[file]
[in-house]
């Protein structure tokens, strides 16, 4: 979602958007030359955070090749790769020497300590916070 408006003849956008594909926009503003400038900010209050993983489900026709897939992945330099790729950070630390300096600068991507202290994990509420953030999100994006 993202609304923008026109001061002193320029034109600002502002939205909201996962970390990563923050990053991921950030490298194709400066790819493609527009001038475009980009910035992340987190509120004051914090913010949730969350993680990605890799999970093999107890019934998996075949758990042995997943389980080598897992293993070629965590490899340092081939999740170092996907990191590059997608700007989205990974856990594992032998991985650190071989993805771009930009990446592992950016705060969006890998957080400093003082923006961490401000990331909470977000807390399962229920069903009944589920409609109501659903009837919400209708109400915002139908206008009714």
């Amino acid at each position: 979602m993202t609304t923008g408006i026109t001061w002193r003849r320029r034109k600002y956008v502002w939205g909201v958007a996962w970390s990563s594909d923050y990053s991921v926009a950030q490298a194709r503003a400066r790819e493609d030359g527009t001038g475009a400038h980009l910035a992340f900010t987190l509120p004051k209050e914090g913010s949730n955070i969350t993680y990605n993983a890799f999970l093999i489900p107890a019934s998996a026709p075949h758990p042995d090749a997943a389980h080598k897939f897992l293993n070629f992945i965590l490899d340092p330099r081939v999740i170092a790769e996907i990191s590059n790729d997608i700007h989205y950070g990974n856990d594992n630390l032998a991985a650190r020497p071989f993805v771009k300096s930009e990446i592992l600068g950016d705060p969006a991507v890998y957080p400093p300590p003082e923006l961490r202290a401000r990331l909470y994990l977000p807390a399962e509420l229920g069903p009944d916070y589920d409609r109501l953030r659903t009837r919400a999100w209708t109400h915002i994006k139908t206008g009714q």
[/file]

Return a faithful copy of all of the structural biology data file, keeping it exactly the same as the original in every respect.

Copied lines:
[in-house]
């Protein structure tokens, strides 16, 4: 979602958007030359955070090749790769020497300590916070 408006003849956008594909926009503003400038900010209050993983489900026709897939992945330099790729950070630390300096600068991507202290994990509420953030999100994006 993202609304923008026109001061002193320029034109600002502002939205909201996962970390990563923050990053991921950030490298194709400066790819493609527009001038475009980009910035992340987190509120004051914090913010949730969350993680990605890799999970093999107890019934998996075949758990042995997943389980080598897992293993070629965590490899340092081939999740170092996907990191590059997608700007989205990974856990594992032998991985650190071989993805771009930009990446592992950016705060969006890998957080400093003082923006961490401000990331909470977000807390399962229920069903009944589920409609109501659903009837919400209708109400915002139908206008009714």
């Amino acid at each position: 979602m993202t609304t923008g408006i026109t001061w002193r003849r320029r034109k600002y956008v502002w939205g909201v958007a996962w970390s990563s594909d923050y990053s991921v926009a950030q490298a194709r503003a400066r790819e493609d030359g527009t001038g475009a400038h980009l910035a992340f900010t987190l509120p004051k209050e914090g913010s949730n955070i969350t993680y990605n993983a890799f999970l093999i489900p107890a019934s998996a026709p075949h758990p042995d090749a997943a389980h080598k897939f897992l293993n070629f992945i965590l490899d340092p330099r081939v999740i170092a790769e996907i990191s590059n790729d997608i700007h989205y950070g990974n856990d594992n630390l032998a991985a650190r020497p071989f993805v771009k300096s930009e990446i592992l600068g950016d705060p969006a991507v890998y957080p400093p300590p003082e923006l961490r202290a401000r990331l909470y994990l977000p807390a399962e509420l229920g069903p009944d916070y589920d409609r109501l953030r659903t009837r919400a999100w209708t109400h915002i994006k139908t206008g009714q």